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Does hyperhomocysteinaemia contribute to gastric carcinogenesis in Helicobacter pylori infected patients?
  1. L Peyrin-Biroulet1,
  2. Jean-Louis Guéant1
  1. 1Department of Hepato-Gastroenterology, University Hospital of Nancy, Vandoeuvre-les-Nancy, France
  1. Correspondence to:
    Dr Laurent Peyrin-Biroulet
    INSERM U724, Department of Hepato-Gastroenterology, University Hospital of Nancy, Allée du Morvan, 54 511 Vandoeuvre-les-Nancy, France; peyrin-biroulet{at}

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In a recent issue of Gut, Marino et al showed that eradication of Helicobacter pylori resulted in increased levels of vitamin B-12 (cobalamin) and decreased levels of plasma homocysteine in elderly patients (Gut 2007;56:469–74), confirming preliminary reports.1 The authors recall that cobalamin deficiency is associated with Hpylori infection and is a major cause of hyperhomocysteinaemia in the general population.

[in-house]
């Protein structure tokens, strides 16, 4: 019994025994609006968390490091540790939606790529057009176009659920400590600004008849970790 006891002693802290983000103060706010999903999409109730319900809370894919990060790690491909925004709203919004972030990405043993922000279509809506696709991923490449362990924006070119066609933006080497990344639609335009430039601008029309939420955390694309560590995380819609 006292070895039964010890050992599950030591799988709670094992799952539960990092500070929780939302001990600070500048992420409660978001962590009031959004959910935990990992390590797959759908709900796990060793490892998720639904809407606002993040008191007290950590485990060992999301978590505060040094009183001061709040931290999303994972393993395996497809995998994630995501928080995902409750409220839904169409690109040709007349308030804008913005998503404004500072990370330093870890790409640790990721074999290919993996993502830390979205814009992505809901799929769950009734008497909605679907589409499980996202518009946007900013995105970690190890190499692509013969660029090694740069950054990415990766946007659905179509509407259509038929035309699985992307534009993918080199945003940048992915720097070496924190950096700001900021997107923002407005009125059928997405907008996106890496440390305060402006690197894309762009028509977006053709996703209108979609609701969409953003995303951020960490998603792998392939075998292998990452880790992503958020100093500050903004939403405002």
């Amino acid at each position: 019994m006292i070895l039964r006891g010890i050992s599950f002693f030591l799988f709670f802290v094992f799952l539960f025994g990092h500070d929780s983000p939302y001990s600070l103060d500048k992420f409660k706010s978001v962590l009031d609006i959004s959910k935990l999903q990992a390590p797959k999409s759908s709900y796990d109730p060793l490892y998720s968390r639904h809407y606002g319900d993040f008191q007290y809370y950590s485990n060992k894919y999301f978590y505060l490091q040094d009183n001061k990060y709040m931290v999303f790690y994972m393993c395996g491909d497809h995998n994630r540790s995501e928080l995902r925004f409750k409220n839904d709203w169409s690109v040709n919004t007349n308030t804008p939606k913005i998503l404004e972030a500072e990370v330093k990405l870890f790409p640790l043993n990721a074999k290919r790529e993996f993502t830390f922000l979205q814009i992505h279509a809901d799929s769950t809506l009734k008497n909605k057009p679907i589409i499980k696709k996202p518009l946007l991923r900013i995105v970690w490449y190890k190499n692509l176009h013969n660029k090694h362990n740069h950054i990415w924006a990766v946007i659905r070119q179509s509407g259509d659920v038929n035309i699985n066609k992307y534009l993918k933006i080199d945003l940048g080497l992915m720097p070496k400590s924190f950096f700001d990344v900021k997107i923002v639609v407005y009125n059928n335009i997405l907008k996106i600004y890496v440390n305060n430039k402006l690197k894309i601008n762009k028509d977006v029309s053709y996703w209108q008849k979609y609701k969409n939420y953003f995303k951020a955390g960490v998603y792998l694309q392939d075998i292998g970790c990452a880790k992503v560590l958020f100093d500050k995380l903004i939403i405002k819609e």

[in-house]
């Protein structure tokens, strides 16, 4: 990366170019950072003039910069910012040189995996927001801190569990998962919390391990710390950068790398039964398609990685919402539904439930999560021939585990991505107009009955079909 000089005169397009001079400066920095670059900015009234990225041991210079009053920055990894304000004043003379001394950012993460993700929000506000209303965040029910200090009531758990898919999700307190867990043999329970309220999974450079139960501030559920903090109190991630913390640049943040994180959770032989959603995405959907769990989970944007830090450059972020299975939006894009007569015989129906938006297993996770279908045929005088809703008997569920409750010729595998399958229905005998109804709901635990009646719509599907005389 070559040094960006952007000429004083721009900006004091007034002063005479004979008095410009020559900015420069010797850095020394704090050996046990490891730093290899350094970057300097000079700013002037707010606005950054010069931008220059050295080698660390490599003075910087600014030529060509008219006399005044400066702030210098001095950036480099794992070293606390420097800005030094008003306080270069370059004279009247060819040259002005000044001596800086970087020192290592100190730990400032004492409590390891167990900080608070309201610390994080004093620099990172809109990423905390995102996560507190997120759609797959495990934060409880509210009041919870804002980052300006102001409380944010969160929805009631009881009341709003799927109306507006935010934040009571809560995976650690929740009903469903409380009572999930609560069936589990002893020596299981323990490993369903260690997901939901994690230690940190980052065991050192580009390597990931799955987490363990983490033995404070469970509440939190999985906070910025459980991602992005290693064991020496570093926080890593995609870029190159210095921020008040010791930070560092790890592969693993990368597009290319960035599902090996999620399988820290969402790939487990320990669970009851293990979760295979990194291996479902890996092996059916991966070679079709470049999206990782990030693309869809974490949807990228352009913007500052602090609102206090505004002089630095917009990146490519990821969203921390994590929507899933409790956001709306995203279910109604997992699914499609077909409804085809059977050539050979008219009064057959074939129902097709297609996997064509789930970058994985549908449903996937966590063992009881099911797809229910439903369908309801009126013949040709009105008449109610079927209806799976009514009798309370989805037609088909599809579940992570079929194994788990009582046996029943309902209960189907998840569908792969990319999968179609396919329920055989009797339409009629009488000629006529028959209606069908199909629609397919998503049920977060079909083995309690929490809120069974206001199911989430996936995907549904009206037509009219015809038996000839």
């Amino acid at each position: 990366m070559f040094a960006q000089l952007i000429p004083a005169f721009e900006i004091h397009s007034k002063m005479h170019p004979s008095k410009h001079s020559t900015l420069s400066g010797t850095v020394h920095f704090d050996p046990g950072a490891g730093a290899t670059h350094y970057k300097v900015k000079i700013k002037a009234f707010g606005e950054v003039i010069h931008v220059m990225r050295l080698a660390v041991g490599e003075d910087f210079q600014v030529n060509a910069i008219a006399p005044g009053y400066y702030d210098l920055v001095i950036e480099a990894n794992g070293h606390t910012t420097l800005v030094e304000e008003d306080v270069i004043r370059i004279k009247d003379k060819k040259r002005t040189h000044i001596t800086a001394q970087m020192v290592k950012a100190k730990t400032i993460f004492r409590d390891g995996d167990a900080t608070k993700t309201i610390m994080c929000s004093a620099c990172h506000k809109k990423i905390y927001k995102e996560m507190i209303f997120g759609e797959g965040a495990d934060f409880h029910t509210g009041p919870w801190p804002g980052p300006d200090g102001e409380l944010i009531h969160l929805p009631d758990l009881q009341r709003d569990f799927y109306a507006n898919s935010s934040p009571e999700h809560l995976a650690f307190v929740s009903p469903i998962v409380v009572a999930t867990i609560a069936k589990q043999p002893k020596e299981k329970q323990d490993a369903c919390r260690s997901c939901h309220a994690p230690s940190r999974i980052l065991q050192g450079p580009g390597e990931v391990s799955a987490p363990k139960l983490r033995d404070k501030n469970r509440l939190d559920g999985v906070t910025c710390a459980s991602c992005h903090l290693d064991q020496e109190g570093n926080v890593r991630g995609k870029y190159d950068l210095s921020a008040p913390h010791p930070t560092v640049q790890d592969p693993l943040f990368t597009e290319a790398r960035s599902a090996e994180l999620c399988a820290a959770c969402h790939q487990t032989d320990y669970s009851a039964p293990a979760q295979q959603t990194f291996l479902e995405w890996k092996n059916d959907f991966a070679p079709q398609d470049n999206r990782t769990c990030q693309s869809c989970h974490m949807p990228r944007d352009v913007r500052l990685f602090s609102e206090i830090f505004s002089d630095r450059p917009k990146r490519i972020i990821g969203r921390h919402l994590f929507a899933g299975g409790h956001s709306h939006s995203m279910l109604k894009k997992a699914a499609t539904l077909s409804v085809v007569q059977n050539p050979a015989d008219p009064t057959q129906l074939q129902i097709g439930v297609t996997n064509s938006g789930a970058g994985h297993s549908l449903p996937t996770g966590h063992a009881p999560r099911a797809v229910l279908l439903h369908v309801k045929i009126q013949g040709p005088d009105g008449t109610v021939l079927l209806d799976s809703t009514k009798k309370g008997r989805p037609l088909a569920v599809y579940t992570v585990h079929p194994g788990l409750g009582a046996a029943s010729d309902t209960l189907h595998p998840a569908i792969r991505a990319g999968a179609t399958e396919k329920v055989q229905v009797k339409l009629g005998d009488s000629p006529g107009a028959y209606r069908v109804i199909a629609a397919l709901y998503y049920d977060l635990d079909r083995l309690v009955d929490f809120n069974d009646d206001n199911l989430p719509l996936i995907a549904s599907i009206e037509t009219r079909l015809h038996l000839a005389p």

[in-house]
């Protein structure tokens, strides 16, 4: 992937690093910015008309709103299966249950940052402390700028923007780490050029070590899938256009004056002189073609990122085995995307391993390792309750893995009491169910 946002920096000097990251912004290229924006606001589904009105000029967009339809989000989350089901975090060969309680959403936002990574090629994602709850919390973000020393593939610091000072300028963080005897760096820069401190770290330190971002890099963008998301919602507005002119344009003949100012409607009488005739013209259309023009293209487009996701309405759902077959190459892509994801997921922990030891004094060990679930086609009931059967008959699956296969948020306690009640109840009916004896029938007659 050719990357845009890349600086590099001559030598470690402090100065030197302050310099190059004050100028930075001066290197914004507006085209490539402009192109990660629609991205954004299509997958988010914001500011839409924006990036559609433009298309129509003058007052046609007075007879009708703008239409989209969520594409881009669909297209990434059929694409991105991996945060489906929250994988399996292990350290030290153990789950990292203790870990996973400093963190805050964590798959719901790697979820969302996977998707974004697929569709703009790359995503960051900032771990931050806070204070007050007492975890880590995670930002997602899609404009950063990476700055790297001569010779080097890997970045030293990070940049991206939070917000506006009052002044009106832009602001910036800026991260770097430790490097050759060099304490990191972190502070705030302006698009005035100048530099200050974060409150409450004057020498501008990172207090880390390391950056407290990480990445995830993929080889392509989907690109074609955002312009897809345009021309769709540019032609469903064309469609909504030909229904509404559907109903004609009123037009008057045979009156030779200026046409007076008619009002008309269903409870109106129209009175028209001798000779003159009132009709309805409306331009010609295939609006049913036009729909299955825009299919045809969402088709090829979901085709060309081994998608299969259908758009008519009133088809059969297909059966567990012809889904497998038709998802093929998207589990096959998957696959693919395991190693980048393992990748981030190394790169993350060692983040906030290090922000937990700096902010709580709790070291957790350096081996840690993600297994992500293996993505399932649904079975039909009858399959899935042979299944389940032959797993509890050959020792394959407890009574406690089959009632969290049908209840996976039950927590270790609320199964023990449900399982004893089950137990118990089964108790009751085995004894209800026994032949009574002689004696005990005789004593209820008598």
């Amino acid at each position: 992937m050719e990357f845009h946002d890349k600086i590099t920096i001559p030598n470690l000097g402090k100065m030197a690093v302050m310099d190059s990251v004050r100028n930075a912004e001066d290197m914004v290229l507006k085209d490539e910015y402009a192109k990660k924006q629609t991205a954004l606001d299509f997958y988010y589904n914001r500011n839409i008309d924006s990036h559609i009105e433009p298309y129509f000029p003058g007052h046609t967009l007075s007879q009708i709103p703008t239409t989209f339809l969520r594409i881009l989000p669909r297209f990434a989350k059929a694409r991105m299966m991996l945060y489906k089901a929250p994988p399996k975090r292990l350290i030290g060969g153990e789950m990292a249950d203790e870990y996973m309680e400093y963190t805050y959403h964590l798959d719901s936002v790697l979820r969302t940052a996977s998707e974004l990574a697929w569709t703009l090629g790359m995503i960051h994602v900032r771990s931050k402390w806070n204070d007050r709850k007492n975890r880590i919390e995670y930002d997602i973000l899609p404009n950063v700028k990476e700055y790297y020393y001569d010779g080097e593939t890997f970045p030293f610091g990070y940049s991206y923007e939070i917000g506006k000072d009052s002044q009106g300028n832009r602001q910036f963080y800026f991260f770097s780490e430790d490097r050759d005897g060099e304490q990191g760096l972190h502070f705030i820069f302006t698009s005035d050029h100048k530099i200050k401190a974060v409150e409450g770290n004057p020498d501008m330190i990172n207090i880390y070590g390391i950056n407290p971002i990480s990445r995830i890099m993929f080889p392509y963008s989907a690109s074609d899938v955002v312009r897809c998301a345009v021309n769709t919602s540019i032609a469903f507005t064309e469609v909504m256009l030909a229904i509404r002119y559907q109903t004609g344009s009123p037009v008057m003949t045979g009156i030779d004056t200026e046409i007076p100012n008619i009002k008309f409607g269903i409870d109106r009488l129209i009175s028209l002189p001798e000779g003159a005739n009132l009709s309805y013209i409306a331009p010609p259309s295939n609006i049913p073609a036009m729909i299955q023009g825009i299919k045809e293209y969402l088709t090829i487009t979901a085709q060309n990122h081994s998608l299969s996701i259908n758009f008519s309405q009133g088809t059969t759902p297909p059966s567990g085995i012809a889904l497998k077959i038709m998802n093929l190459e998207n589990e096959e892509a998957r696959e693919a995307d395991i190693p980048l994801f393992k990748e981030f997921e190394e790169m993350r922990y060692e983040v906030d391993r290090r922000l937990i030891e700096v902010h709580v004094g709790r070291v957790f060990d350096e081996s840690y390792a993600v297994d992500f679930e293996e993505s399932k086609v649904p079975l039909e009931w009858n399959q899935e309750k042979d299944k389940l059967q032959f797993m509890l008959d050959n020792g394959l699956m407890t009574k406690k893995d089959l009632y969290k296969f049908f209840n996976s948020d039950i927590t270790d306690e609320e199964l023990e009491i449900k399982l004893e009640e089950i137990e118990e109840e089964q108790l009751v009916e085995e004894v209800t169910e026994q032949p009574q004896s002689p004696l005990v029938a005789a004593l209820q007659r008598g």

Global DNA hypomethylation, which is associated with hyperhomocysteinaemia,2 is an epigenetic event often found in tumour cells.3 The homocysteine raising effect of Hpylori may thus promote gastric carcinogenesis. Consistently, a recent study showed that hyperhomocysteinaemia may increase the risk of developing gastric cancer in a Chinese population.4 Along with Marino’s results, these findings may provide new insights in our understanding of Hpylori related gastric carcinogenesis.

One question remains open: Is eradication of Hpylori the best way to prevent gastric cancer? The conclusion of the Maastricht III consensus report was that “Eradication of Hpylori infection has the potential to reduce the risk …

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  • Conflict of interest: None declared.

  • Conflict of interest: None declared.

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